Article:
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Free overdose awareness, naloxone training event coming to Langley

Discussions about stigma, harm reduction, and support part of March 4 event
Langley Community Action team members are holding a Courage Cafe to raise awareness and tackle stigma about the toxic drug supply crisis. (Special to Langley Advance Times)

Langley’s Community Action Team (CAT) is inviting the public to a free “Courage Cafe” event to join in a variety of discussions about the toxic drug supply crisis.

In partnership with Social Justice Langley and We All Play a R.O.L.E., the event will be held at the United Churches of Langley in Murrayville on Monday, March 4.

The goal of the event is to foster dialogue and build bridges into the community, said Daniel Snyder with the CAT.

“It’s unfortunate that this crisis has formed ‘sides’ so to speak, and we hope to build bridges [in] recognizing there are many pathways, many approaches, and many unique individuals at risk of overdose,” Snyder explained.

RELATED: Langley to honour loved ones on Overdose Awareness Day on Aug. 31

Six main themes at roundtables will be featured at the event, including stigma, exploring root causes of drug use, harm reduction and recovery, and support for youth and loved ones.

Snyder said much of the stigma today around drug use was created from the ways it was handled historically through a black-and-white lens, such as ‘drugs are bad.’

“As a result, we’ve criminalized, ousted, and driven into hiding our own community and family members,” he noted.

He added that in the last decade or two the academic understanding of addiction and substance use has come a long way, but it hasn’t “made it’s way into the minds of the general public yet.”

“Our learning should never stop,” he said.

READ ALSO: VIDEO: Langley honours more than 300 lost to toxic drug supply on Aug. 31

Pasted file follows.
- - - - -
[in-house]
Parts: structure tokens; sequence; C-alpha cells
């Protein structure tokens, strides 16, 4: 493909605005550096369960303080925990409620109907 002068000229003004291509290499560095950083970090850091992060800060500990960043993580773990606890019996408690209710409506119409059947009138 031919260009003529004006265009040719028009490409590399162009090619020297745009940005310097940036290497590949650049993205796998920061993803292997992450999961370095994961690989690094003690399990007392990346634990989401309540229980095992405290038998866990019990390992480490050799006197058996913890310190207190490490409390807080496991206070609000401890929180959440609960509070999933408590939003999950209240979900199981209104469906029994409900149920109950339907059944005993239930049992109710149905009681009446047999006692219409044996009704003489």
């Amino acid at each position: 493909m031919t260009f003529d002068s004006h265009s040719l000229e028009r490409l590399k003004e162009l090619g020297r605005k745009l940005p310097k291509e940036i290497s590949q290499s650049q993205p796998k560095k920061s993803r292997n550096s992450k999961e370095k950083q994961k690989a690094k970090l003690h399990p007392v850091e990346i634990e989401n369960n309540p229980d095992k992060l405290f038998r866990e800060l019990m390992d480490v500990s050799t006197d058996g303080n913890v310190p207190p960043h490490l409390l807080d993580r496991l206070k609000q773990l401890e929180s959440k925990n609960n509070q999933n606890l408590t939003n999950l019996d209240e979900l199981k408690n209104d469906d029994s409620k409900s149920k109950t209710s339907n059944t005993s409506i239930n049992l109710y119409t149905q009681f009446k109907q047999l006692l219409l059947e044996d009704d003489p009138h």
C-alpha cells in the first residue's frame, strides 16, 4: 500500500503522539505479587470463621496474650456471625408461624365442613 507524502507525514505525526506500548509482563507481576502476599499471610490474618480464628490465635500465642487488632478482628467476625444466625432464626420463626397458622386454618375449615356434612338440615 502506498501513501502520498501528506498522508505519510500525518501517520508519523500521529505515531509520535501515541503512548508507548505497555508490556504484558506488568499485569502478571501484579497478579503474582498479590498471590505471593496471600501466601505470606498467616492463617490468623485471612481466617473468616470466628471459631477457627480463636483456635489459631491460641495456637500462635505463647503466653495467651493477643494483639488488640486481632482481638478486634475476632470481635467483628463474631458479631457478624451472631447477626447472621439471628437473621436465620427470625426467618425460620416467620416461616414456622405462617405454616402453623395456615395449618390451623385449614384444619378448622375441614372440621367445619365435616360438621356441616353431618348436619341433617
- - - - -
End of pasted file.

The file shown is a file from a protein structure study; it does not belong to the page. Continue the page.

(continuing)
Coming from his own experiences with addiction and substance use, Snyder said even he still doesn’t have all the answers because there are no perfect solutions to the complex issues of drug use and addiction.

“We want to build compassion and empathy in our communities. Curiosity is a key in all this, and I’ve recently learned that you really can’t be curious and judgemental at the same time,” he commented.

The event takes place on Monday, March 4, from 7 to 9 p.m. at the United Churches of Langley.

It’s located at 21562 Old Yale Rd.

Snyder said the team is also hoping to schedule some related film screenings throughout the year to further educate people as the crisis continues.

“The urgency and hope seems to be fading away. However, it’s clear just listening to the news and the way our substance use and our approach has become to entwined with politics, that there is lots of learning still needed,” he said.

Langley recorded its second highest year of drug poisoning deaths in 2023, with 47 people lost to the unregulated drug supply crisis.

At a rate of just over 3.6 deaths per month, Langley passed the number of deaths it saw in 2022 – 44 deaths.

The worst year in Langley’s history of unregulated drug deaths was 58 deaths in 2021.

B.C. Coroner’s Service January report shows that the crisis claimed the lives of 2,511 people last year, a record-breaking number in the last decade of data for the province.

READ MORE: 47 people lost to unregulated drug supply crisis in Langley last year

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Kyler Emerson

About the Author: Kyler Emerson

I'm excited to start my journalism career in Langley and meet our community.
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